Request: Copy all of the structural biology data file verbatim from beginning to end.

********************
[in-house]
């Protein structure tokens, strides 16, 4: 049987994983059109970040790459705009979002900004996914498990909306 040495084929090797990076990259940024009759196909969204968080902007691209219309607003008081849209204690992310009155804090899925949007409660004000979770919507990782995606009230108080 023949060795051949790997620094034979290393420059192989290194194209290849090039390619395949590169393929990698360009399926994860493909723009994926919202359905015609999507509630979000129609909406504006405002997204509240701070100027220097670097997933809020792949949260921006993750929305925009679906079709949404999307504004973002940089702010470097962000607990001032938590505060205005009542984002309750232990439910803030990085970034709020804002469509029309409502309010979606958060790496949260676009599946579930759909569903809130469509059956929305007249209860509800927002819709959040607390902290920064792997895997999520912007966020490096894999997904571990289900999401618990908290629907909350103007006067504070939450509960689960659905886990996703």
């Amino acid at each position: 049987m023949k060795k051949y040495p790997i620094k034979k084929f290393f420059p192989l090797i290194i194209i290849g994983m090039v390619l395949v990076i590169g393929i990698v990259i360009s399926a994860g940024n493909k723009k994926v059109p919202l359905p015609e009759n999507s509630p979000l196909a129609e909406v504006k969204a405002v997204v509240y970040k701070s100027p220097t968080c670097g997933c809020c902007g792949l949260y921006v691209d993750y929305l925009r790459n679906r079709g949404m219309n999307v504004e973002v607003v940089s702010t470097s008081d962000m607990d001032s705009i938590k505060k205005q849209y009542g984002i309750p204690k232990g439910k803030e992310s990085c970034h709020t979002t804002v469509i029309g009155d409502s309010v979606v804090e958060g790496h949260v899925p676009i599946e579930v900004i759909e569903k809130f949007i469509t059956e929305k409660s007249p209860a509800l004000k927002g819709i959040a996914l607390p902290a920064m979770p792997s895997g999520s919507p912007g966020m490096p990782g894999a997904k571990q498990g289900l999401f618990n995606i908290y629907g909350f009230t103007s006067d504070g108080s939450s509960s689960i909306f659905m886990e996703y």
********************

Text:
[in-house]
């Protein structure tokens, strides 16, 4: 049987994983059109970040790459705009979002900004996914498990909306 040495084929090797990076990259940024009759196909969204968080902007691209219309607003008081849209204690992310009155804090899925949007409660004000979770919507990782995606009230108080 023949060795051949790997620094034979290393420059192989290194194209290849090039390619395949590169393929990698360009399926994860493909723009994926919202359905015609999507509630979000129609909406504006405002997204509240701070100027220097670097997933809020792949949260921006993750929305925009679906079709949404999307504004973002940089702010470097962000607990001032938590505060205005009542984002309750232990439910803030990085970034709020804002469509029309409502309010979606958060790496949260676009599946579930759909569903809130469509059956929305007249209860509800927002819709959040607390902290920064792997895997999520912007966020490096894999997904571990289900999401618990908290629907909350103007006067504070939450509960689960659905886990996703």
């Amino acid at each position: 049987m023949k060795k051949y040495p790997i620094k034979k084929f290393f420059p192989l090797i290194i194209i290849g994983m090039v390619l395949v990076i590169g393929i990698v990259i360009s399926a994860g940024n493909k723009k994926v059109p919202l359905p015609e009759n999507s509630p979000l196909a129609e909406v504006k969204a405002v997204v509240y970040k701070s100027p220097t968080c670097g997933c809020c902007g792949l949260y921006v691209d993750y929305l925009r790459n679906r079709g949404m219309n999307v504004e973002v607003v940089s702010t470097s008081d962000m607990d001032s705009i938590k505060k205005q849209y009542g984002i309750p204690k232990g439910k803030e992310s990085c970034h709020t979002t804002v469509i029309g009155d409502s309010v979606v804090e958060g790496h949260v899925p676009i599946e579930v900004i759909e569903k809130f949007i469509t059956e929305k409660s007249p209860a509800l004000k927002g819709i959040a996914l607390p902290a920064m979770p792997s895997g999520s919507p912007g966020m490096p990782g894999a997904k571990q498990g289900l999401f618990n995606i908290y629907g909350f009230t103007s006067d504070g108080s939450s509960s689960i909306f659905m886990e996703y």